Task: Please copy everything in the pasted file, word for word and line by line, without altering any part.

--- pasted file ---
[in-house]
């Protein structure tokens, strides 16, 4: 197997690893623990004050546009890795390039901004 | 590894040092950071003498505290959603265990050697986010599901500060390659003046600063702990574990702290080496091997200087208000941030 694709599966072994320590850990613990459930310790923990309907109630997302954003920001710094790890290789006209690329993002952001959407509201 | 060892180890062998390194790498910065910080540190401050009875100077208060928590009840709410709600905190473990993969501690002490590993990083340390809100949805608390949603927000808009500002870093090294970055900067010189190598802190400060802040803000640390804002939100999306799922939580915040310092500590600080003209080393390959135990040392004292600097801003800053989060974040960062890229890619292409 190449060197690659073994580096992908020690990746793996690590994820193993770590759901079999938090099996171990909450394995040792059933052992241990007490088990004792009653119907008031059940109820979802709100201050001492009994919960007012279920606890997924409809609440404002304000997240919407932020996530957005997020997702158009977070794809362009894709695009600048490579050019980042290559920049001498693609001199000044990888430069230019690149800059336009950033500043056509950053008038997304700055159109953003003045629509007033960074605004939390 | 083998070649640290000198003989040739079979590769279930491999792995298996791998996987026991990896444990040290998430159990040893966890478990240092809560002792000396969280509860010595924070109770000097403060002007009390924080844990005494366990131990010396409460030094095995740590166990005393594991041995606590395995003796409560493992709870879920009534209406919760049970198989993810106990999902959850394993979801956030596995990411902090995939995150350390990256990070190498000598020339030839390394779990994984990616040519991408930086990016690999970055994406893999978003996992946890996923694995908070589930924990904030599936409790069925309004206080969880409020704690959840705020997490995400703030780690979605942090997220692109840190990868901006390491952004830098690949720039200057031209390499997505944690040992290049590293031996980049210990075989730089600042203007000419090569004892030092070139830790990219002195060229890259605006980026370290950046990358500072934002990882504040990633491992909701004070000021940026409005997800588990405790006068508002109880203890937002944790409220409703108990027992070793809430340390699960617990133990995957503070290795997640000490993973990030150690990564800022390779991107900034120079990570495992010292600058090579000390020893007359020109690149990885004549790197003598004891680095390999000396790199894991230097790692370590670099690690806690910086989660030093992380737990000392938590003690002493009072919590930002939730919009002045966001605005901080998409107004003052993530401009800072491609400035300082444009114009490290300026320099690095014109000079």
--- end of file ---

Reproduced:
[in-house]
């Protein structure tokens, strides 16, 4: 197997690893623990004050546009890795390039901004 | 590894040092950071003498505290959603265990050697986010599901500060390659003046600063702990574990702290080496091997200087208000941030 694709599966072994320590850990613990459930310790923990309907109630997302954003920001710094790890290789006209690329993002952001959407509201 | 060892180890062998390194790498910065910080540190401050009875100077208060928590009840709410709600905190473990993969501690002490590993990083340390809100949805608390949603927000808009500002870093090294970055900067010189190598802190400060802040803000640390804002939100999306799922939580915040310092500590600080003209080393390959135990040392004292600097801003800053989060974040960062890229890619292409 190449060197690659073994580096992908020690990746793996690590994820193993770590759901079999938090099996171990909450394995040792059933052992241990007490088990004792009653119907008031059940109820979802709100201050001492009994919960007012279920606890997924409809609440404002304000997240919407932020996530957005997020997702158009977070794809362009894709695009600048490579050019980042290559920049001498693609001199000044990888430069230019690149800059336009950033500043056509950053008038997304700055159109953003003045629509007033960074605004939390 | 083998070649640290000198003989040739079979590769279930491999792995298996791998996987026991990896444990040290998430159990040893966890478990240092809560002792000396969280509860010595924070109770000097403060002007009390924080844990005494366990131990010396409460030094095995740590166990005393594991041995606590395995003796409560493992709870879920009534209406919760049970198989993810106990999902959850394993979801956030596995990411902090995939995150350390990256990070190498000598020339030839390394779990994984990616040519991408930086990016690999970055994406893999978003996992946890996923694995908070589930924990904030599936409790069925309004206080969880409020704690959840705020997490995400703030780690979605942090997220692109840190990868901006390491952004830098690949720039200057031209390499997505944690040992290049590293031996980049210990075989730089600042203007000419090569004892030092070139830790990219002195060229890259605006980026370290950046990358500072934002990882504040990633491992909701004070000021940026409005997800588990405790006068508002109880203890937002944790409220409703108990027992070793809430340390699960617990133990995957503070290795997640000490993973990030150690990564800022390779991107900034120079990570495992010292600058090579000390020893007359020109690149990885004549790197003598004891680095390999000396790199894991230097790692370590670099690690806690910086989660030093992380737990000392938590003690002493009072919590930002939730919009002045966001605005901080998409107004003052993530401009800072491609400035300082444009114009490290300026320099690095014109000079």